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What Makes a Single Queer Man Desirable in 2023?

What Makes a Single Queer Man Desirable in 2023?

What Makes a Single Queer Man Desirable in 2023?

As Out brings back its list of Most Eligible Bachelors, Last Call columnist Alexander Cheves reflects on the meaning of eligibility.

After a many-year break, this issue of Out brings back the Most Eligible Bachelors list. Silly, yes. Wonderful? Absolutely.

It is gay kitsch, something from the old days. A list of hot, single queer men in the public eye comes from when gay rags put straight, gay, possibly gay, and so-hot-we-wish-they-were-gay men on their covers — when they were less averse to being smut. We take ourselves seriously now. An eligible bachelor list is not serious: It’s fun. It’s fangirling with some sincere appreciation: Thank you for being one of us. You had the courage to come out and do something cool. And you’re hot.

I have not seen the list. I will when you do. But when the editors said it was coming, I asked the obvious question: What are its criteria? What makes someone an eligible bachelor in 2023? This is a good question for everyone to ask — for those who are in the dating game or just fucking around, as most are. If you are in a relationship, it is never bad to let this question sit with you for a bit: Would you put them on the cover of your magazine? Our editors will decide who Out deems worthy of its love, and I must forever decide who is worthy of mine. So must you. So must we all.

Out has evolved since its last “hot list,” as have I. The things we find attractive shift with age and knowledge, and these things are always worth examining. If you are of a certain age, you know the “Sunscreen” song (also called “Wear Sunscreen” and “Everybody’s Free”). It was a weird pop culture phenomenon from the late '90s: a seven-minute graduation-style speech spoken in a beautiful, earworm-inducing cadence by Australian voice actor Lee Perry. The speech is mixed over a sampling of “Everybody’s Free (To Feel Good)” by Rozalla, with added vocals by the beautiful singer Quindon Tarver. This remix first appeared on Baz Luhrmann’s 1998 album Something for Everybody and was later added as a bonus track for the 10th-anniversary rerelease of the soundtrack to his 1996 film Romeo + Juliet. Rumors still circulate online that the speech was written by everyone from Ernest Hemingway to George Orwell, but it was actually penned by Mary Schmich in 1997 for Schmich’s column in the Chicago Tribune.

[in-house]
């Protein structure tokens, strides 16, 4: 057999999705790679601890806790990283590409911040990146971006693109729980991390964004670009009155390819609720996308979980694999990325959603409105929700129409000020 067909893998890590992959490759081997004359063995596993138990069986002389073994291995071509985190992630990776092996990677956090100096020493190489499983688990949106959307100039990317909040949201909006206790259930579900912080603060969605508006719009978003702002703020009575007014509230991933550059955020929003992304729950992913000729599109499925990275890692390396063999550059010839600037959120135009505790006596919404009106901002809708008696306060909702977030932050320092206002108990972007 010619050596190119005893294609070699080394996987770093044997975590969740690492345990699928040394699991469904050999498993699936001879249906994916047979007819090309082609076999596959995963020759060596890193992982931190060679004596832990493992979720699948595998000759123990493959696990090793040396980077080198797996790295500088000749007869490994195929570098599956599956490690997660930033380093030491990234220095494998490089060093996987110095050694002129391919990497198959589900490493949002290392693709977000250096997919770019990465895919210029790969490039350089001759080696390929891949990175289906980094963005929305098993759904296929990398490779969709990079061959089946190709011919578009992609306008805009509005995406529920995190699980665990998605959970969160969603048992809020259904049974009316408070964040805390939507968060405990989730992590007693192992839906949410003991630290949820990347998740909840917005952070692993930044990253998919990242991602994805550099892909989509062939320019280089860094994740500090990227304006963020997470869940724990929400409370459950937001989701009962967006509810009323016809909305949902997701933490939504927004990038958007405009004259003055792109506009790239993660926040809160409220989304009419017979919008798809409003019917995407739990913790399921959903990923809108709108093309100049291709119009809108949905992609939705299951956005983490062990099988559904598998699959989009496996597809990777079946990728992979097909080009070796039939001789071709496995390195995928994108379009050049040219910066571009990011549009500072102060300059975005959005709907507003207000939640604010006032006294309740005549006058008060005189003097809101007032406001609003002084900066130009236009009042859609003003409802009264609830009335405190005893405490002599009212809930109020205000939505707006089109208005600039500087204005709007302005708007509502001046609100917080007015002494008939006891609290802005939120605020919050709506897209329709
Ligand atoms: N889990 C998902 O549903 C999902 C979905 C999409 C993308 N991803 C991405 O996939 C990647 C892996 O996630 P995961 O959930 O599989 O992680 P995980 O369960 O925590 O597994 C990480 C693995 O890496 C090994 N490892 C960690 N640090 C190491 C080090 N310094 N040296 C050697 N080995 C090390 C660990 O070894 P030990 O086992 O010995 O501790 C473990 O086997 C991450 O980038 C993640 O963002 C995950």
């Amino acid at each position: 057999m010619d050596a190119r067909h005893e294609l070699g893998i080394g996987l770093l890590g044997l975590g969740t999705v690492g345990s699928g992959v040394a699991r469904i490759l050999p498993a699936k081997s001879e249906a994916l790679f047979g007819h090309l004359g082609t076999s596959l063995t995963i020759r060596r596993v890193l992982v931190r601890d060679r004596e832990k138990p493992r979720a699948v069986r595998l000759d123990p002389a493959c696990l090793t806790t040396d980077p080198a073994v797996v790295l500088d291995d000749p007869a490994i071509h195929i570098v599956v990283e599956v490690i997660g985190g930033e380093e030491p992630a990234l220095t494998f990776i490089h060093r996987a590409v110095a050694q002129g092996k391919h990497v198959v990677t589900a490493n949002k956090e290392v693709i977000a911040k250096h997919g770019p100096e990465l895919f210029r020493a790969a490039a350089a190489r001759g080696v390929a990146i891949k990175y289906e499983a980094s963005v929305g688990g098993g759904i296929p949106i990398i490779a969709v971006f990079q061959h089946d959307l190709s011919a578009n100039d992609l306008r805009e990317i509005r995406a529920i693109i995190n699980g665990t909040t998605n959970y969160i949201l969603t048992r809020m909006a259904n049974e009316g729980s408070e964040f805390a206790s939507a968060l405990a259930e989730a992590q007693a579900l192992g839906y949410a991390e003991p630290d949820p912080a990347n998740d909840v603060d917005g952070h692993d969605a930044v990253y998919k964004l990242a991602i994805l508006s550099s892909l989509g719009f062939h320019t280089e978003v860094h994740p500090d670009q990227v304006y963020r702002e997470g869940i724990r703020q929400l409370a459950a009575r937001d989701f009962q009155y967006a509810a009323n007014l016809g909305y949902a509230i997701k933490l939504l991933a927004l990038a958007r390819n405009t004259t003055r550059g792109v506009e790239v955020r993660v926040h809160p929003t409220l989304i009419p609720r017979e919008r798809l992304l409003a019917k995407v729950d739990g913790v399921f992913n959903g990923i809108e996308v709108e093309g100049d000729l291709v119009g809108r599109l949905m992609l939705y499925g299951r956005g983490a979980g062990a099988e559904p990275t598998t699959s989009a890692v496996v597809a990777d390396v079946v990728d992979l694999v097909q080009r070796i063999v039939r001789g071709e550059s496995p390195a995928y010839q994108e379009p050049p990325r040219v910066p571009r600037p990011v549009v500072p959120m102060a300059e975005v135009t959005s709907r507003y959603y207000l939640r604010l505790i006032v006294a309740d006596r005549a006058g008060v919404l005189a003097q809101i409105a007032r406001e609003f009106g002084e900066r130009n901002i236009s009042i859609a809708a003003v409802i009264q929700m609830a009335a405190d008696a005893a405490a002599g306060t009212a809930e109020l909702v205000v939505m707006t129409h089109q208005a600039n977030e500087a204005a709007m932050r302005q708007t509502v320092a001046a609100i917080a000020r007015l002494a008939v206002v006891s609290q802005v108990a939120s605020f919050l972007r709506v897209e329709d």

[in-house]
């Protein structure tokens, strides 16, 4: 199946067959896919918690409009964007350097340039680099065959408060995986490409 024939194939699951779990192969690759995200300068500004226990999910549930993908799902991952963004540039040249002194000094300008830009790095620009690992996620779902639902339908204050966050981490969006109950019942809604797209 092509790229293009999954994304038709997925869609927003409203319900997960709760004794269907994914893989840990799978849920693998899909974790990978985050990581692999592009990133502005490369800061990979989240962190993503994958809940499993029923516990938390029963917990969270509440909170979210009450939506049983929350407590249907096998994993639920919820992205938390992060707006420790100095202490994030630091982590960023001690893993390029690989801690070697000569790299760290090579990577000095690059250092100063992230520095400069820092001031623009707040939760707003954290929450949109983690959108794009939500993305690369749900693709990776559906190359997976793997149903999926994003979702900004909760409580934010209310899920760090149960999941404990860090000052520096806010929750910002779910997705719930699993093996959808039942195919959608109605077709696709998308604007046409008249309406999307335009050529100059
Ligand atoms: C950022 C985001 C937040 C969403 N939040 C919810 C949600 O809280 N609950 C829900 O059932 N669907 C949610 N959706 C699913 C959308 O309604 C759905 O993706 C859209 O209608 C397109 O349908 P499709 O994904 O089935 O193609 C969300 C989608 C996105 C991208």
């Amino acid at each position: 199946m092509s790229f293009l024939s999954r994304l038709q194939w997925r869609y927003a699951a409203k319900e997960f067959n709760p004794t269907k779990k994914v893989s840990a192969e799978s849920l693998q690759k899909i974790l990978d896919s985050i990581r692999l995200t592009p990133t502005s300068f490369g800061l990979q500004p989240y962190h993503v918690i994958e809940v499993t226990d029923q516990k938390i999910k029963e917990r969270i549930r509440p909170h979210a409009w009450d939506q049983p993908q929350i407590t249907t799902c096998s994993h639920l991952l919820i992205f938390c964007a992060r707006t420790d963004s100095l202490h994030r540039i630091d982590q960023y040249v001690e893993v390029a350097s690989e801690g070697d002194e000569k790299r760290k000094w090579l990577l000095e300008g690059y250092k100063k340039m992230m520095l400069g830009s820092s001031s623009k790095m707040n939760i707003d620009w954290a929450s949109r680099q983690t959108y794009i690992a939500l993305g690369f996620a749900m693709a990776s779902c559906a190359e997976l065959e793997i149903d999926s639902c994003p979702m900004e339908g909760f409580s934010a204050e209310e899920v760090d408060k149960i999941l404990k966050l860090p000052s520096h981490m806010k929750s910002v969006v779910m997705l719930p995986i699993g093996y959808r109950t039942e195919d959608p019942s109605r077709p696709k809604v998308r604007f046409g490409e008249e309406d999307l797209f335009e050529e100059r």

The song has been referenced, quoted, and mentioned endlessly on the internet. It has probably been quoted under many senior yearbook portraits. At a hookup recently in Berlin, the guy fucking me could barely speak English and knew little of American culture, but he knew the “Sunscreen” song. He could quote it word for word. So could I. It is one of few songs that makes me cry every time. Why? Because its advice — which ranges from “wear sunscreen” to “don’t feel guilty if you don’t know what you want to do with your life” — rings true.

The song feels like a guide to living, one that has touched so many people. It says something about us that we all connected to a song with lines like, “You are not as fat as you imagine.” It’s like we are people raised without guidance — children looking for someone to say life is bearable, that it will be OK. Here are its best lines: “Don’t be reckless with other people’s hearts. Don’t put up with people who are reckless with yours.” And: “Enjoy your body. Use it every way you can. Don’t be afraid of it or what others may think of it. It is the greatest instrument you will ever own.”

I have enjoyed my body. It took me years to think it was worth enjoying, that I deserved pleasure. Every day I live as hedonistically as I do is a win over those closeted years when I thought no one would want me. They are a triumph over my early years with HIV when I felt untouchable. But how long has it taken those other lessons to sink in? I have listened to the song hundreds of times, but I still let people be reckless with my heart. And shamefully often, I am reckless with theirs. I am a grown man, but I still can’t always tell if someone is good for me. Can anyone?

I have learned some things. Someone can’t just be hot. I’ve had hot. It’s not enough. Someone does not even have to like the sex I like. My longest and best relationship was with someone I did not have sex with, and he remains one of my great loves.